OHS home

Ohio Historical Society / The African American Experience in Ohio, 1850-1920
SEARCH

-or-

BROWSE


MANUSCRIPTS

NEWSPAPERS

PAMPHLETS

PHOTOGRAPHS
& PRINTS


SERIALS


HOME
10  11  12  13  14  15  16  17  18  19  20  21  22  23  24  25  26  27 
PreviousPrevious Item Description Next Next
Progress of the Negro Race: Address at a Patriotic Race Service, Philadelphia
			
pointed to important places in the first year of the present ad-
ministration.
  It has often occurred to me that the negro people have failed
to celebrate properly the anniversary of their freedom or the
anniversary of the birth of the Great Liberator--Abraham Lin-
coln.  I think it would be well if the negroes in Pennsylvania and
all over the United States would, from now one, make a more
pronounced effort to celebrate these two great historic anniversa-
ries by suitable patriotic gatherings, assemblages and rallies so
that the members of the race might refresh their recollections by
recalling the character and achievements of the Immortal Lin-
coln and the long and heroic struggle for liberty. Such celebra-
tions would also bring about discussions as to the progress which
the race had been making during the preceding year and instruc-
tive deliberations would follow as to a program of action for the
ensuing year in the interest of the race.

              Semi-Centennial of Freedom
  I was gratified, therefore, when it was proposed that a semi-
centennial of liberty and freedom should be celebrated in Phila-
delphia in September, 1913, I took especial interest in this cele-
bration and was glad to help secure the necessary legislation and
appropriation from the State of Pennsylvania, so that the cele-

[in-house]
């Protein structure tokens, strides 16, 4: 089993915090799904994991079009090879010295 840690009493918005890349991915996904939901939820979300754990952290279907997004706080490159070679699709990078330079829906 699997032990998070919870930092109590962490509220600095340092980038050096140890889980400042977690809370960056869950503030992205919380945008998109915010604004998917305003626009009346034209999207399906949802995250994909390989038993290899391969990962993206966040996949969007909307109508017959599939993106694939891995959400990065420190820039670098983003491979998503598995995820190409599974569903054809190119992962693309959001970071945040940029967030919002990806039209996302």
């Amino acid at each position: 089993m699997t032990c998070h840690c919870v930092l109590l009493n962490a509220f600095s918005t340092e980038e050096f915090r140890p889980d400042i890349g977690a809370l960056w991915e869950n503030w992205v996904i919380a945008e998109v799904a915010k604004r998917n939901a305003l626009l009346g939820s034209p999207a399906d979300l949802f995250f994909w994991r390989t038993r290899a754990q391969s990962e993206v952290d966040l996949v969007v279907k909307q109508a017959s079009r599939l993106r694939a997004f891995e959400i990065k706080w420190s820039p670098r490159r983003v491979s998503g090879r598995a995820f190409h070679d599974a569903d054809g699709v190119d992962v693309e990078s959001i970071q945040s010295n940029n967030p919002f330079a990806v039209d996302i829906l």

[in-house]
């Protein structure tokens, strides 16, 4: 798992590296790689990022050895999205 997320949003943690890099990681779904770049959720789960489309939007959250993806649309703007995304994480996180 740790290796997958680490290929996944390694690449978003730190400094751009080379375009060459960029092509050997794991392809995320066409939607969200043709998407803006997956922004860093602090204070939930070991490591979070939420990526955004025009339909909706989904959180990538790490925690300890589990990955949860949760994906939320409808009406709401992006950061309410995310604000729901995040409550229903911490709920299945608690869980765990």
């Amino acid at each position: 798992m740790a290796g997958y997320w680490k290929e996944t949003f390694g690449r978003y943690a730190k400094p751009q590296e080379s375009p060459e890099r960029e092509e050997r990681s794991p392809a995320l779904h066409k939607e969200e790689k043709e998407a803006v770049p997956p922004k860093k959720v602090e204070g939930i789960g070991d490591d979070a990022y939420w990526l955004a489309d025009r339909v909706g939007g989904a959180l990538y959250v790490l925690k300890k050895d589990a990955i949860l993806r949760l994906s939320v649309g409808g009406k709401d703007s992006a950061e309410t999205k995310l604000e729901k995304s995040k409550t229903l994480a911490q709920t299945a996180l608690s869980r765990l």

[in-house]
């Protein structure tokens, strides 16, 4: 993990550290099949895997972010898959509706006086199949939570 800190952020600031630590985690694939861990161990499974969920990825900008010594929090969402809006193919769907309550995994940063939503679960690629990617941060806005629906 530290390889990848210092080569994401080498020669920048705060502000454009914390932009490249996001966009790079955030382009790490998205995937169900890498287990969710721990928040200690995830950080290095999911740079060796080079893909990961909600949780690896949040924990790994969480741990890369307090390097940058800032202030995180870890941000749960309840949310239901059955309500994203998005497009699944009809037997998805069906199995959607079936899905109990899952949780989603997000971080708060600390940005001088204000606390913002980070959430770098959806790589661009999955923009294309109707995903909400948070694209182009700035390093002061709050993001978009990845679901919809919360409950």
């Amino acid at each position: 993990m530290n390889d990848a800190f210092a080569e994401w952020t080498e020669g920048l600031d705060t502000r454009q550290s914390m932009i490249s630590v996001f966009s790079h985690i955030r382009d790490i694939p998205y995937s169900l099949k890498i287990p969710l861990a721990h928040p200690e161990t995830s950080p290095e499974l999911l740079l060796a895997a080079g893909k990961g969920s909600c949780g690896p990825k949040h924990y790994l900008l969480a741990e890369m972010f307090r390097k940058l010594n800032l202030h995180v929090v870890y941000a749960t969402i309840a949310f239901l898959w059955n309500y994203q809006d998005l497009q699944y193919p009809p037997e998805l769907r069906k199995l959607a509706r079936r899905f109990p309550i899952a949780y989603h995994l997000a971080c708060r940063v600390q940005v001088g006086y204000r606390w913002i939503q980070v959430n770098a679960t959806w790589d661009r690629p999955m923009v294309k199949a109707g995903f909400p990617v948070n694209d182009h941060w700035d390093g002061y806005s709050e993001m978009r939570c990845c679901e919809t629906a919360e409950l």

bration might be rendered a creditable success. It was especially
gratifying that the idea of this exposition was conceived by col-
ored men and its achievement was coincident with the presence
in the Legislature of our Commonwealth of a Representative of
your race.
  The exposition was planned and managed by negro men and
women, and every detail worked out by them. The exposition
furnished one of the few instances where the negro men of the
State and Nation, unaided by their white brothers, carried to a
successful conclusion an undertaking of such great scope.  It
was not done at the Cotton States Exposition at Atlanta, nor the
Jamestown Exposition at Norfolk, nor the New Jersey Exposi-
tion at Atlantic City.
  The exposition promoted what I always have had in mind--
a greater devotion to the above-mentioned anniversaries, because
it influenced other States, like New Jersey, New York and Illi-
                              16




			
Download High Resolution TIFF Image
PreviousPrevious Item Description Next Next

OHS Archives/Library Pamphlet Collection

Progress of the Negro Race: Address at a Patriotic Race Service, Philadelphia


HOME || CONTACT

ABOUT || CALENDAR || PLACES || RESOURCES || OHIO HISTORY STORE || LINKS || SEARCH
http://www.ohiohistory.org || Last modified
Ohio History Center 800 E. 17th Ave. Columbus, OH 43211 © 1996-2011 All Rights Reserved.